Utility regulators: No easy road to supporting EVs

Source: David Ferris, E&E News reporter • Posted: Friday, June 22, 2018

PORTLAND, Ore. — Utility regulators face a host of difficulties as they pave the way for electric vehicles, including skeptical lawmakers, hostile consumer advocates and a technology landscape that’s moving way too fast.

That was the conclusion of regulatory commissioners from Michigan, Oregon, Maryland and Ohio who spoke yesterday at the Roadmap conference, an EV technology and policy gathering here.

EVs have thrust utility regulators into a new and awkward role. Not experts in transportation, they nonetheless control the purse strings as utilities prepare to spend billions of dollars to build out a charging network for millions of electric vehicles that don’t yet exist.

“We have an understanding that EVs are coming and that if we don’t act as a partner ensuring that the proper infrastructure is deployed, then we could find ourselves in a very bizarre gap situation where these cars are being produced but there’s not enough charging stations,” said Asim Haque, chairman of the Ohio Public Utilities Commission.

Automakers have laid out grand plans to convert fleets to electric. But in most states, the number of EVs actually on the road number in the low ten thousands.

In the absence of actual data or customers, commissioners are working through consequential decisions: Where should utilities build charging stations? Who owns the chargers? How do utilities and electricity customers get a payback?

“This is not something that commissioners have dealt with before. It’s something very new and a very bold step,” said Maryland Public Service Commission Chairman Kevin Hughes, who drives to meetings in a Chevy Volt.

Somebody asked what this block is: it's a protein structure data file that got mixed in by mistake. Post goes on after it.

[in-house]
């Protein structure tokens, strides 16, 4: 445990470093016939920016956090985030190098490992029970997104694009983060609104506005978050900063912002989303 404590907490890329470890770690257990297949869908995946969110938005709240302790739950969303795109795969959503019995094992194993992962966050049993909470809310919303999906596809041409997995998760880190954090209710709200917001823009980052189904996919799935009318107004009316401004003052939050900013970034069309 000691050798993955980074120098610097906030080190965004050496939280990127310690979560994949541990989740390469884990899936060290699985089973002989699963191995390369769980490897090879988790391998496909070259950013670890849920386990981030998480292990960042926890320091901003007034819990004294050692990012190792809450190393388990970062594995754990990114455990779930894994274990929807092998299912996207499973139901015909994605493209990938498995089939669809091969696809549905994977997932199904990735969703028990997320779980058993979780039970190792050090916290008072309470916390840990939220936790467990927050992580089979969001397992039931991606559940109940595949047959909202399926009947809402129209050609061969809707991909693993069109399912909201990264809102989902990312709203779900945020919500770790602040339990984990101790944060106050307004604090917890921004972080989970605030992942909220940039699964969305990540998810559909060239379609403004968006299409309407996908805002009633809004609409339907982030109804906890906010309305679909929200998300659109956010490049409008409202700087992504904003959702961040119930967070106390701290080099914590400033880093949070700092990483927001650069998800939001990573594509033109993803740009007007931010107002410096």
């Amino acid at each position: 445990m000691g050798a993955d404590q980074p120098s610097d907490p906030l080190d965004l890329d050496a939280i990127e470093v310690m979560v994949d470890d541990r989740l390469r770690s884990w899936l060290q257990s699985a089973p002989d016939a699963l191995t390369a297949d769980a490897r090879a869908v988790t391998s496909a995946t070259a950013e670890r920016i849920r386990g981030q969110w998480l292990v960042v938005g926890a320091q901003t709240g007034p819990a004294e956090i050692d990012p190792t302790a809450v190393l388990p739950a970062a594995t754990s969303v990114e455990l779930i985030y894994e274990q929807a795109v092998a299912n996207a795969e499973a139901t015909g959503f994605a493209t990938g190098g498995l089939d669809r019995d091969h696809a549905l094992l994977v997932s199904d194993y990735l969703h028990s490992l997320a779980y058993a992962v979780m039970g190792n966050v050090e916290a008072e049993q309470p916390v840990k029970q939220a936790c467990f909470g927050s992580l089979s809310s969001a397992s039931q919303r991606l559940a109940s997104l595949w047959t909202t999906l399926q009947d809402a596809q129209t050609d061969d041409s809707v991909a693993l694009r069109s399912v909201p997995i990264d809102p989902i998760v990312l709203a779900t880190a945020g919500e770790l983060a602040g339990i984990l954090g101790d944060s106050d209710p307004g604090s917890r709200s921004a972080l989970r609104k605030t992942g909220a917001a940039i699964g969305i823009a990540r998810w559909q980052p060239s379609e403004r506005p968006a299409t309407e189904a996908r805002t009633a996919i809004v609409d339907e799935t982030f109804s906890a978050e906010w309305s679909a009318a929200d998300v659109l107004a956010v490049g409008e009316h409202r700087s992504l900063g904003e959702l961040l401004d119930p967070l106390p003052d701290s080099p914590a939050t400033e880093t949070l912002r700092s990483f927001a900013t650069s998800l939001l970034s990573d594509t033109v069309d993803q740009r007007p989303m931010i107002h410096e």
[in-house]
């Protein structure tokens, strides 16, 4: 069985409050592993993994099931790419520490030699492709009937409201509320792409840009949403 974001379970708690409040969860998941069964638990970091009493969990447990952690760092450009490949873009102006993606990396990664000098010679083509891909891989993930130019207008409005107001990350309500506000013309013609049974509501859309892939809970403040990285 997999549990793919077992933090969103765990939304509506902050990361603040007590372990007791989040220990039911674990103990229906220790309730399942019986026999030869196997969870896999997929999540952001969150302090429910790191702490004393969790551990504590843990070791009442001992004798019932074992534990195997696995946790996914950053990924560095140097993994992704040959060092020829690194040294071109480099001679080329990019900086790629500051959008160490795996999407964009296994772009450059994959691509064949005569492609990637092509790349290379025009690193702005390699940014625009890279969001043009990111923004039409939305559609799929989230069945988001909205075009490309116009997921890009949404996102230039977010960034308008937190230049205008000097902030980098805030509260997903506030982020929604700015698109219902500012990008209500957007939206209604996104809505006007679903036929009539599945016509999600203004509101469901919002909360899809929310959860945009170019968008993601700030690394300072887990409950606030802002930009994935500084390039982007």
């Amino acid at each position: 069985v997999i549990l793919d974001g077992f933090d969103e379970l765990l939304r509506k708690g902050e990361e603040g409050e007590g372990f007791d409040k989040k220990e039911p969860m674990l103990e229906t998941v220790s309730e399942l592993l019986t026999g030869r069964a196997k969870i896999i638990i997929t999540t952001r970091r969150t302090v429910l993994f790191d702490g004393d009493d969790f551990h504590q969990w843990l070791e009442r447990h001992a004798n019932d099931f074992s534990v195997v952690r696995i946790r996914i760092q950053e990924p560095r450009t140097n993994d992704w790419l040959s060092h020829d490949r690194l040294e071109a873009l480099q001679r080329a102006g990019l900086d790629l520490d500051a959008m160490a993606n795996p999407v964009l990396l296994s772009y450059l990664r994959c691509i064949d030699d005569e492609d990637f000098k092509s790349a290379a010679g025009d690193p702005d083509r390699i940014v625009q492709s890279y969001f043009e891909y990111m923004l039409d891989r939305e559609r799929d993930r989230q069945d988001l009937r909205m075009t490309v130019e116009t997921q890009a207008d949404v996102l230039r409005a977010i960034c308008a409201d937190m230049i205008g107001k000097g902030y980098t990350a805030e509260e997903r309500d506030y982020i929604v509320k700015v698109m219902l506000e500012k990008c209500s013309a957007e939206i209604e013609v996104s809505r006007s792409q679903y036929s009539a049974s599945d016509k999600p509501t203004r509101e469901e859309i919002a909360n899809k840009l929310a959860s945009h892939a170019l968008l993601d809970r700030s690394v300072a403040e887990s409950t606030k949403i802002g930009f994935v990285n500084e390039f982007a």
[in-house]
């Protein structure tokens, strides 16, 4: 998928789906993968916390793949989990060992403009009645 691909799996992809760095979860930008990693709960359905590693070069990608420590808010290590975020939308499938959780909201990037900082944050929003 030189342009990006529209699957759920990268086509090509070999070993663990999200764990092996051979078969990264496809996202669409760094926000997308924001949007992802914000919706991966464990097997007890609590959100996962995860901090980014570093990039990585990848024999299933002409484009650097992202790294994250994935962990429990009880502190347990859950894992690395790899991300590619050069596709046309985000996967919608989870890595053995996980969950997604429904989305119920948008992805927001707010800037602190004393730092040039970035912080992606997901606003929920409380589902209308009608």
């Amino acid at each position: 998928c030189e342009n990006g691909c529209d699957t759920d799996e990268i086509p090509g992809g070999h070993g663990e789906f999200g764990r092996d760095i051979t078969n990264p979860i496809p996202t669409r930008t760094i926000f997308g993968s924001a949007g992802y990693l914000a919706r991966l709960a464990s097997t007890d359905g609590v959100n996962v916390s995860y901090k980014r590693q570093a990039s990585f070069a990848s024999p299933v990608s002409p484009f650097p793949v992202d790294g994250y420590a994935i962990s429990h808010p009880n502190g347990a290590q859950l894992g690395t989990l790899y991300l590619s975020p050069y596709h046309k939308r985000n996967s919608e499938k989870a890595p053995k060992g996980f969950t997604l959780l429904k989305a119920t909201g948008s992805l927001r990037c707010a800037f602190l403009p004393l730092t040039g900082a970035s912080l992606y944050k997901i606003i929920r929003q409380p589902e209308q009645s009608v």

In three of the four states represented on the panel — Maryland, Michigan and Ohio — regulators are somewhat isolated, since they are making plans without marching orders from their state legislatures.

In Ohio it is even harder, Haque said, because “we have political will to not support renewable energy in the state.” Support for renewable energy in a state is often closely allied with its support for electric vehicles.

The Ohio Legislature has twice tried to gut the renewable energy standard — 12.5 percent renewable energy by 2027. Those efforts were rebuffed by the governor, John Kasich, who also appointed Haque.

In Oregon, the regulator is working on a mandate from a 2016 law that required electrification to be built out.

Nonetheless, the Oregon Public Utility Commission had to drive two recent, $8 million approvals for charging infrastructure through a loophole. It labeled them “pilot projects,” since the commission couldn’t prove, as it must, that it was approving the least-expensive option, according to Oregon PUC Commissioner Megan Decker.

Maryland’s EV plan is supported by the governor but not explicitly by lawmakers. The executive target is 300,000 zero-emission vehicles by 2025, up from 10,000 now.

The state’s Public Service Commission aimed to fulfill the goal through a proceeding called PC44. It approved almost $105 million to build 24,000 new EV charging stations (Energywire, May 21).

Incentives are a tax exemption and a charging-equipment rebate, both of which are funded from proceeds from the Regional Greenhouse Gas Initiative, which assesses fees on large carbon emitters, Hughes said.

In Michigan, a principal utility, Consumers Energy Co., is proposing to spend $7.5 million to build hundreds of charging stations, according to the Detroit Free Press.

The commissioners in Michigan and Maryland said their efforts are turning up results because they brought in dozens of stakeholders early in the process, including automakers, consumer advocates, environmental groups and EV-charging companies.

EV advocates aren’t yet as sophisticated as the utilities, which will have dozens of people at proceedings to argue their case, or consumer advocates, which will argue against anything that raises customer rates. Electricity consumer advocates have opposed charging subsidies for EVs on the grounds that non-EV drivers don’t get the benefit.

“In the EV world, those parties don’t know what to argue yet,” Haque said.

A looming head-scratcher for regulators is automated cars, which are widely expected but are not yet even street legal.

“The complexities of the issue get magnified,” said Norman Saari, a member of the Michigan Public Service Commission. His state has moved aggressively to be a testing ground for self-driving cars.

How utility commissioners will deal with emerging issues of how to approve utilities to charge cars that don’t have drivers is unknown.

“Boy, oh, boy,” said Haque. “I choose to cordon this off in my mind and not deal with it.”